Actually in the law citizens of the Russian federation have preeminence over persons who do not have Russian citizenship: only they may be claimants at the time of receiving the judicial possibility of legal entity (which does not exclude participation of foreign citizens and persons without citizenship in the activity of these organizations in any form). As evidence of the violation of this standard of the constitution the president of the Russian federation cites part 3 of article 62 of the constitution in the following form: "foreign citizens and persons without citizenship. . .enjoy the rights secured by the constitution of the Russian federation on an equality with citizens of Russia." But the final phrase is omitted which follows the quoted text: "except in cases established by federal law."
The law as adopted is federal and the lawmaker thus has the right granted by the constitution of the Russian federation to establish exceptions from the standard of equality of citizens of the Russian federations and persons not having Russian citizenship. For example, the law "On Mass Media" which is recognized as one of the most democratic in Russia forbids foreign citizens to be founders of means of mass communication. Foreigners do not participate in political elections, cannot occupy government posts, and do not serve in the army. The decree of the president No. 2146 of 16 Dec 1993 restricts the right of foreigners to labor "in order to . . . secure a prior right of citizens to occupy vacant positions."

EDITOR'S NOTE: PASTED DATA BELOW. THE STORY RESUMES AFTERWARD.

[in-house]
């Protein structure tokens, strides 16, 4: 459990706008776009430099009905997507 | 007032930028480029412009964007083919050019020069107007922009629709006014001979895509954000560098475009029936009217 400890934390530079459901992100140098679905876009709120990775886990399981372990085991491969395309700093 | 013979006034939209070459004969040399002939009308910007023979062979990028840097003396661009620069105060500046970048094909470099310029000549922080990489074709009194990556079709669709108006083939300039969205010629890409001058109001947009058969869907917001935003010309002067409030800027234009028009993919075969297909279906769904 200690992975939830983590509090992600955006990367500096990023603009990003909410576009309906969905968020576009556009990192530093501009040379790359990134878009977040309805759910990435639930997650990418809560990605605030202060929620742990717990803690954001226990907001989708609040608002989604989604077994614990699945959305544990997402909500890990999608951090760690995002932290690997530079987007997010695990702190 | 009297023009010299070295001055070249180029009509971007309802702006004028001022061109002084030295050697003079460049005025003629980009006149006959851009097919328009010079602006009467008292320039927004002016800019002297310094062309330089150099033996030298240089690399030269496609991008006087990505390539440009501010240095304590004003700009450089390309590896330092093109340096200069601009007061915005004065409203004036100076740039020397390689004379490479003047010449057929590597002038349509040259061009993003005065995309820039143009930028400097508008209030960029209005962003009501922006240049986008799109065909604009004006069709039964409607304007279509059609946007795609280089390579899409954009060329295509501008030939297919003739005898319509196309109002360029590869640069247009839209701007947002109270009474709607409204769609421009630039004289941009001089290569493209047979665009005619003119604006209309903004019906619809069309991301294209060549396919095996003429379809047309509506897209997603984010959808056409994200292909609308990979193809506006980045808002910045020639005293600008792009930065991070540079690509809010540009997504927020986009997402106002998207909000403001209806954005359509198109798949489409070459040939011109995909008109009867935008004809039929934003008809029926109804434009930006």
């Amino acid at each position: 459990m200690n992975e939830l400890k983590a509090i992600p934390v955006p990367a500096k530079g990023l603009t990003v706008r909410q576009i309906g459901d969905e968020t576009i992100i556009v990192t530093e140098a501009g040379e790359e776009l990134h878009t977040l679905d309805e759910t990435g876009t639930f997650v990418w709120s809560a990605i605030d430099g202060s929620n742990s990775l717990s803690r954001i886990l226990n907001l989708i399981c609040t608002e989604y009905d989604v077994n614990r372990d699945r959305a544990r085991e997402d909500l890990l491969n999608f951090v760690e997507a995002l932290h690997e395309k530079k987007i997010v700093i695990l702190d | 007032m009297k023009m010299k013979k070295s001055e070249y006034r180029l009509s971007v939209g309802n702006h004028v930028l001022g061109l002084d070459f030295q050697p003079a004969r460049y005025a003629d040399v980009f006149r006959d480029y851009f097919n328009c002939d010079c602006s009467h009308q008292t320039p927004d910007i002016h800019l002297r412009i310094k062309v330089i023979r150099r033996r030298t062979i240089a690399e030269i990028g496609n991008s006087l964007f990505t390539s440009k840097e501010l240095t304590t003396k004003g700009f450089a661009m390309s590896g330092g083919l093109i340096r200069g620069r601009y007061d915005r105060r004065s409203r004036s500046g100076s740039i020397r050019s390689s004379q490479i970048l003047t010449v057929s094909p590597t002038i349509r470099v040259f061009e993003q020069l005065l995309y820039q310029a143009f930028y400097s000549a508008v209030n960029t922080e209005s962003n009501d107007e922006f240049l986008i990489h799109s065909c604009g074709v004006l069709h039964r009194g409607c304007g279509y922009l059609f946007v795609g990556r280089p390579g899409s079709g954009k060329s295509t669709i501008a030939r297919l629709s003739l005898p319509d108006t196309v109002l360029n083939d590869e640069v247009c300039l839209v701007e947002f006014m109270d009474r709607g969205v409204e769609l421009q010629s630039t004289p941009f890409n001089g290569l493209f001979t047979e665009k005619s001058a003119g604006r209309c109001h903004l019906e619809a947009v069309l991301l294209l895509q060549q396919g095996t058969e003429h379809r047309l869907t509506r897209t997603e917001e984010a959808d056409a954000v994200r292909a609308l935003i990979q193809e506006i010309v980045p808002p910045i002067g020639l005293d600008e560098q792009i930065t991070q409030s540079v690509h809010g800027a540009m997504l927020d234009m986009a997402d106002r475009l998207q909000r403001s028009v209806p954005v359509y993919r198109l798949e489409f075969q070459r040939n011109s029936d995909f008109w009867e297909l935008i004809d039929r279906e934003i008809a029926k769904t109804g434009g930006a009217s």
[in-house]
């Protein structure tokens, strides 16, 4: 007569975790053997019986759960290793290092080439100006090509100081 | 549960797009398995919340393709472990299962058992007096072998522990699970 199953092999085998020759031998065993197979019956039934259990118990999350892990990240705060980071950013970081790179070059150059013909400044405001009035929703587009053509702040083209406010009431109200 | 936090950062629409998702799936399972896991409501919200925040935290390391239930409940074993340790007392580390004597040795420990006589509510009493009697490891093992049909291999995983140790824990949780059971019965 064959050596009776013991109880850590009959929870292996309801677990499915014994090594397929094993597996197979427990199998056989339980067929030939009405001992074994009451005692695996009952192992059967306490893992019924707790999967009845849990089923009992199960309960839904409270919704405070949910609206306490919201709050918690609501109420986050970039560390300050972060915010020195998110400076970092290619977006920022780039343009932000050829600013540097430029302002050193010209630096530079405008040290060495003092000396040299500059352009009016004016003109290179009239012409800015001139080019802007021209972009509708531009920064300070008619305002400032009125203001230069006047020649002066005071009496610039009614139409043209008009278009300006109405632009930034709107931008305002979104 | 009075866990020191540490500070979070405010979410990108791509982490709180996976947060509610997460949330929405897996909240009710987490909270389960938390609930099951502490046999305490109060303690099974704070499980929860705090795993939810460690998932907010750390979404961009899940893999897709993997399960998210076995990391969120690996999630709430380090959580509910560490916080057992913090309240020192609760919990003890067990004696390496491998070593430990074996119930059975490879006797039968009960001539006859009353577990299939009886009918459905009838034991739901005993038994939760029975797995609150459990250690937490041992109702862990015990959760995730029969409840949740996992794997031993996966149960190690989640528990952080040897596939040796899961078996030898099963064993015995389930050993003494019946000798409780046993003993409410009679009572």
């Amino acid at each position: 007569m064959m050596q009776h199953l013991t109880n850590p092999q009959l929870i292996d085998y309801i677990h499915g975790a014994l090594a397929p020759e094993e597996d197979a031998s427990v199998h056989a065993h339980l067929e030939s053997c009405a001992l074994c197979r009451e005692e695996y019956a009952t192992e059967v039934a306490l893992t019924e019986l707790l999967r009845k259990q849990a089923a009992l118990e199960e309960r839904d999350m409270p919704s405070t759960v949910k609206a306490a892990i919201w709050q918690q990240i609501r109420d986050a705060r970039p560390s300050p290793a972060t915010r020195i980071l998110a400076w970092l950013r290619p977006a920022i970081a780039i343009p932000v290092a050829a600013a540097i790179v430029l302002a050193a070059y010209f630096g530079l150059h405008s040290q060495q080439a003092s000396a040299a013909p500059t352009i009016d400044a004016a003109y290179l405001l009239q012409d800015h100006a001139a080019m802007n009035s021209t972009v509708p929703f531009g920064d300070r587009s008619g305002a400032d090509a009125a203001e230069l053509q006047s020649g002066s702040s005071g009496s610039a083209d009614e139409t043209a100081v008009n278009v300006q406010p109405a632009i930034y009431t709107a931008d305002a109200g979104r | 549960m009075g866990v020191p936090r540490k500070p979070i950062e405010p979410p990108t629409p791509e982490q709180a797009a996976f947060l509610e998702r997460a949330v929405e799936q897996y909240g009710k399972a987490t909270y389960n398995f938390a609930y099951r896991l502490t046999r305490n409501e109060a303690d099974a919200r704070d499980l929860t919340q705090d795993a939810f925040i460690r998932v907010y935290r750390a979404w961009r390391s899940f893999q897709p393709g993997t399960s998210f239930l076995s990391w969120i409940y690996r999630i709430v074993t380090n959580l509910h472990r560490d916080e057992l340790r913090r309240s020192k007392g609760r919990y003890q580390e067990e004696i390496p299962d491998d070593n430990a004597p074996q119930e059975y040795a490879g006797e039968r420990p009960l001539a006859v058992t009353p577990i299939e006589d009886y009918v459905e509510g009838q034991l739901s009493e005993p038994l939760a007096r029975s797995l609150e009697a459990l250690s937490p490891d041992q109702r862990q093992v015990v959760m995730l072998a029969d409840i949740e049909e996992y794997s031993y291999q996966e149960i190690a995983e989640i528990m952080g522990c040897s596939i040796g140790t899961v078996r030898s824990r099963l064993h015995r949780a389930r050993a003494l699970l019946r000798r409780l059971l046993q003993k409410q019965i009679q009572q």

In the current situation the legislature restricted the right of persons who do not have Russian citizenship only with regard to their personal infolvement in civil property and legal relations, which can accompany organized religious activity, but it did not restrict the extent of their rights to freedom of religious professions, as it is defined in international acts. Thus it is possible to agree or disagree with the legislature on the practical advisability of the standard it created, but this matter has noting to do with the extent of the right to freedom of conscience and freedom of religious profession and it does not contradict the constitution.